If you are expecting your guitar to always be in tune every time you pick it up I think that’s an unrealistic expectation.
    The very first thing I do when I pick up my guitars is to give the tuning a quick check/tweak.

    Leave a comment:


  • DarthTangYang
    replied
    Originally posted by Spirit of 76 View Post
    My Epi LP seems to always be slightly out of tune most every time I pick it up...my LED tuner always shows it just a bit low on the Low E, A & G in particular; it's a little annoying.

    Would changing the nut out from the stock one fix that?

    If so, any suggestions on a good replacement brand?

    Or if it's not the nut, can anyone give suggestions to fix this?
    Les Pauls and any guitar with a similar headstock where you have 3 tuners on each side in a row or even having a slight fanned out pattern tend to have problems with tuning. Especially the G and D, but even the B might be problematic. The reason for this is the way the strings have to splay out to their tuner pegs after passing through the nut slots. This sharp angle creates a situation where the strings tend to bind in the nut and thus tend to both be harder to tune as well as tend to go out of tune easier. This is a notorious problem with Les Pauls due to the design of the headstock. The most common "fix" is to file a new nut where the individual slot for each string are angled the same as the angle of the strings, but personally I don't think this a satisfying solution since the point where the string takes a turn in its angle towards the tuner peg has only been moved to the front side of the nut instead of its back.

    So, what is the solution? Well, there is a product that solves this problem beautifully and it's called the String Butler. It allows the strings to pass straight through the nut and then splay out to their tuners, by going against rollers that the strings cannot bind into.

    Click image for larger version

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    I would also suggest exchanging the nut itself for a ZeroGlide, which in my opinion is a much better design for the function of a nut than a traditional nut, no matter what guitar you have. It will allow open notes to sound the same as fretted notes and remove any way for the strings to bind.

    You obviously still have to intonate your guitar properly like stated in previous reply but the String Butler will definitely eliminate a problem that most if not all Les Pauls suffer from. My bet is yours does too.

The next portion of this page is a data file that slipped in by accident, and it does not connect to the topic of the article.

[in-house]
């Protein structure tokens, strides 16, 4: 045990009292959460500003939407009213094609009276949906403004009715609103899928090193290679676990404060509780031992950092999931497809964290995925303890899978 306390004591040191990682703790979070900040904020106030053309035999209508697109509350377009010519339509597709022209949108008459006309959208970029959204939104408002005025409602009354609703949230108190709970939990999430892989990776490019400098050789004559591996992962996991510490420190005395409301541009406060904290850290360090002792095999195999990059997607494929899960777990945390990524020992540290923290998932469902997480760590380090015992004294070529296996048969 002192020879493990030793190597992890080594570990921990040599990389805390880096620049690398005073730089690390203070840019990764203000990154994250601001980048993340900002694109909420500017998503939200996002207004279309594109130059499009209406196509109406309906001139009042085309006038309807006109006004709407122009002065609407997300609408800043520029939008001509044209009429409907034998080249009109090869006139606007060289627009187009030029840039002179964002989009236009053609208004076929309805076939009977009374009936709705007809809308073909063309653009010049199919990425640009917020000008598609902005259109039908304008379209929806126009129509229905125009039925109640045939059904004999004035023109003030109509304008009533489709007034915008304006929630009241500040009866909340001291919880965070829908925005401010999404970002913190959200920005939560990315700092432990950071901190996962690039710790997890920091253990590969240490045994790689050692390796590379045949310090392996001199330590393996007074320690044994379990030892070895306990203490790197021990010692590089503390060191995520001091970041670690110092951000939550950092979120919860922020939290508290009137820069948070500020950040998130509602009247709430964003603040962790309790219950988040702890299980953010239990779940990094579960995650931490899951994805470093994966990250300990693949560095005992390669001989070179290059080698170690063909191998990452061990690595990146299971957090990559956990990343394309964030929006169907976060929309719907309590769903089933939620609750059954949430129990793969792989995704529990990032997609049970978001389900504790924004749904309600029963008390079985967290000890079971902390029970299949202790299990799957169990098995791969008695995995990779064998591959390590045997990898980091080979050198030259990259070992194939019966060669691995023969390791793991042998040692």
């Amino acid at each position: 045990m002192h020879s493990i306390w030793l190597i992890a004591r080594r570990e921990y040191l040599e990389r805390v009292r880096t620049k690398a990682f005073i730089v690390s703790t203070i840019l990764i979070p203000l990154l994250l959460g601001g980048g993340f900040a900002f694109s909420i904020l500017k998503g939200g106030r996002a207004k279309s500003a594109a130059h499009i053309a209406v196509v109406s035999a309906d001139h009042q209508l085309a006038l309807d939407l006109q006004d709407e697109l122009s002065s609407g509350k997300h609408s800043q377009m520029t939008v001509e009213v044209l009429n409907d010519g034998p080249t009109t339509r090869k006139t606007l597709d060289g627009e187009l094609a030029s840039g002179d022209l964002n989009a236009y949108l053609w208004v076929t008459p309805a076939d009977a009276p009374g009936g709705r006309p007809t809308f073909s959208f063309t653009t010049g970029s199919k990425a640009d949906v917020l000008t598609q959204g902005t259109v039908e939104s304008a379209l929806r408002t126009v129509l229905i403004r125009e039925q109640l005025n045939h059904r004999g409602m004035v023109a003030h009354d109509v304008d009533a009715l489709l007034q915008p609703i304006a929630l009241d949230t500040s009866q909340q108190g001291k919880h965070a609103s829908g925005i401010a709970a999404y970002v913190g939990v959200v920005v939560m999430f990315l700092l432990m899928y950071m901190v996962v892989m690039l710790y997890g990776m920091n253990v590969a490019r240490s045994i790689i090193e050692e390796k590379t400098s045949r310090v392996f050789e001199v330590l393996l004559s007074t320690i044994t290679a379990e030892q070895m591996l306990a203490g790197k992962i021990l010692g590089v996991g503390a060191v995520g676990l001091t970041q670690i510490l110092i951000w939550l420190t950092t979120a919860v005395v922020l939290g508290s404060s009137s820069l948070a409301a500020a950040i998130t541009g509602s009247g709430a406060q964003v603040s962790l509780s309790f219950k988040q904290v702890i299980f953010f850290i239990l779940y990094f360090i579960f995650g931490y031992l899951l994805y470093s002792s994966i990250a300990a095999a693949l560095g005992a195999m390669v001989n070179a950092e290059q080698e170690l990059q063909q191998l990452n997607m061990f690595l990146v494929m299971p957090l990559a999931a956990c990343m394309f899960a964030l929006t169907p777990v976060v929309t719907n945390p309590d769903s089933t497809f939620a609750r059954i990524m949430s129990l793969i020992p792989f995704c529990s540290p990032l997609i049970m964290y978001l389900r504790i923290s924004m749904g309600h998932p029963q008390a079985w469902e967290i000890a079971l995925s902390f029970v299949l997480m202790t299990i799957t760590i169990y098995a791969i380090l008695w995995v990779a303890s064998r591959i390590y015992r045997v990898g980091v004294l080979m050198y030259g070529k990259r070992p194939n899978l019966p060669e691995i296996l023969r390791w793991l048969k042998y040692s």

I'm a Les Paul guy myself and I installed both a String Butler and ZeroGlide on my Epiphone and all the tuning problems I had went away. The headstock on the Les Paul looks great, better than any headstock in my opinion, but it is inherently flawed in its design and calls for some clever solutions in order to work properly. The String Butler is that clever solution.





    Leave a comment:


  • eclecticsynergy
    replied
    Originally posted by Spirit of 76 View Post
    My strings are getting old (probably time to change them anyway)...
    Old strings absolutely can cause tuning issues, especially if any crud has accumulated on them. Strings are likely to last longer if you take a second to wipe them after playing. If your hands sweat when you play, using fast-fret or a little WD40 on a rag to coat them will help them stay fresh longer.
    Originally posted by Spirit of 76 View Post
    Once I tune it, it stays in tune. After playing I always put it back in the hard shell case so nothing can bang into it, which it seems a little weird to always be the same "out of tune" every time I go to play.
    Many guitars will drift a bit when sitting in their cases. Sometimes in an LP style hardshell, the slight downward pressure that holds the guitar in place when the lid closes is enough to do that.

    If it plays in tune and it stays in tune while you play, I wouldn't worry about it myself.

    Leave a comment:


  • ehdwuld
    replied
    ok yall are reading something I am missing

    what i read is that

    it plays fine
    when he gets it out of the case its a bit flat

    it may be the neck resting on the high support in the case

    Leave a comment:


  • GuitarStv
    replied
    Lots of stuff can make the guitar out of tune:
    - string binding at nut (will often go out of tune when you do heavy bends)
    - bad intonation (will sound out of tune when you're playing chords)
    - worn frets (they wear down and then will sound out of tune when you play certain notes)
    - nut too high (will make especially open fretted chords sound bad)
    etc.

    I think you should take it to a guitar tech for a setup first.

    Leave a comment:


  • ICTGoober
    replied
    Have you ever had the guitar set up by a competent and experienced luthier?

    Leave a comment: